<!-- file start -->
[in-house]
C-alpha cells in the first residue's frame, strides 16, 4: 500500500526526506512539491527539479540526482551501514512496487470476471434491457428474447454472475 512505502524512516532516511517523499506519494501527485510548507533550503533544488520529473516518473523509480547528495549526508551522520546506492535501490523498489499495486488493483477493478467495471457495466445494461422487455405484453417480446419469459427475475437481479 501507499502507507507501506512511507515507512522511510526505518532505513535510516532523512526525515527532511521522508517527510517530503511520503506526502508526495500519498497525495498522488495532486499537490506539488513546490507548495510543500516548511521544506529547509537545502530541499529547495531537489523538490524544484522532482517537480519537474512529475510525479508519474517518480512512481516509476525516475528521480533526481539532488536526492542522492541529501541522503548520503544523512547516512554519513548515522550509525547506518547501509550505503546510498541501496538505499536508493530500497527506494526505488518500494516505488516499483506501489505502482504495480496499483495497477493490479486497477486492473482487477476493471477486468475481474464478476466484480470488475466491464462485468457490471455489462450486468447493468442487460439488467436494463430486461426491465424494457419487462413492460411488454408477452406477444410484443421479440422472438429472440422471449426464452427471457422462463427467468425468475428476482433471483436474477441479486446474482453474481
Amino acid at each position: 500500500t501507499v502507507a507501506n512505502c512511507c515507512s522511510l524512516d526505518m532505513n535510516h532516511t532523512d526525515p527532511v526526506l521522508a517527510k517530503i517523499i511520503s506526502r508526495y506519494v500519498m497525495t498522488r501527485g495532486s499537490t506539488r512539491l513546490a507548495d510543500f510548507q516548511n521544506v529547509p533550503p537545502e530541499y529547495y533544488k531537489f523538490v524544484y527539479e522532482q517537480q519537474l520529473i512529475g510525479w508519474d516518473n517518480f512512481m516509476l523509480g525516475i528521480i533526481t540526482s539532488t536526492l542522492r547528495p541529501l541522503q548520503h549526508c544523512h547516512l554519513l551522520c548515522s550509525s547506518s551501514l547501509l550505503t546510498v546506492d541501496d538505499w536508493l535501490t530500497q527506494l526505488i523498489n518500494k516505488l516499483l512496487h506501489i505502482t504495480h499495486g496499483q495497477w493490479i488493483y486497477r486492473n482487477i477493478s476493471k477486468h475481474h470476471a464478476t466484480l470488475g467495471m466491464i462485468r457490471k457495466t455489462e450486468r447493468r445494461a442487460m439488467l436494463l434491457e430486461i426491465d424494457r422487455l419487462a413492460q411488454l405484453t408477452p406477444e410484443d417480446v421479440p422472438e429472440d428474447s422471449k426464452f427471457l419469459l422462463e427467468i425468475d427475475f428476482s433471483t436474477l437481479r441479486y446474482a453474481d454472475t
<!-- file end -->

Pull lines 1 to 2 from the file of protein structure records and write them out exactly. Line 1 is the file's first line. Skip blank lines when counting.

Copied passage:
[in-house]
C-alpha cells in the first residue's frame, strides 16, 4: 500500500526526506512539491527539479540526482551501514512496487470476471434491457428474447454472475 512505502524512516532516511517523499506519494501527485510548507533550503533544488520529473516518473523509480547528495549526508551522520546506492535501490523498489499495486488493483477493478467495471457495466445494461422487455405484453417480446419469459427475475437481479 501507499502507507507501506512511507515507512522511510526505518532505513535510516532523512526525515527532511521522508517527510517530503511520503506526502508526495500519498497525495498522488495532486499537490506539488513546490507548495510543500516548511521544506529547509537545502530541499529547495531537489523538490524544484522532482517537480519537474512529475510525479508519474517518480512512481516509476525516475528521480533526481539532488536526492542522492541529501541522503548520503544523512547516512554519513548515522550509525547506518547501509550505503546510498541501496538505499536508493530500497527506494526505488518500494516505488516499483506501489505502482504495480496499483495497477493490479486497477486492473482487477476493471477486468475481474464478476466484480470488475466491464462485468457490471455489462450486468447493468442487460439488467436494463430486461426491465424494457419487462413492460411488454408477452406477444410484443421479440422472438429472440422471449426464452427471457422462463427467468425468475428476482433471483436474477441479486446474482453474481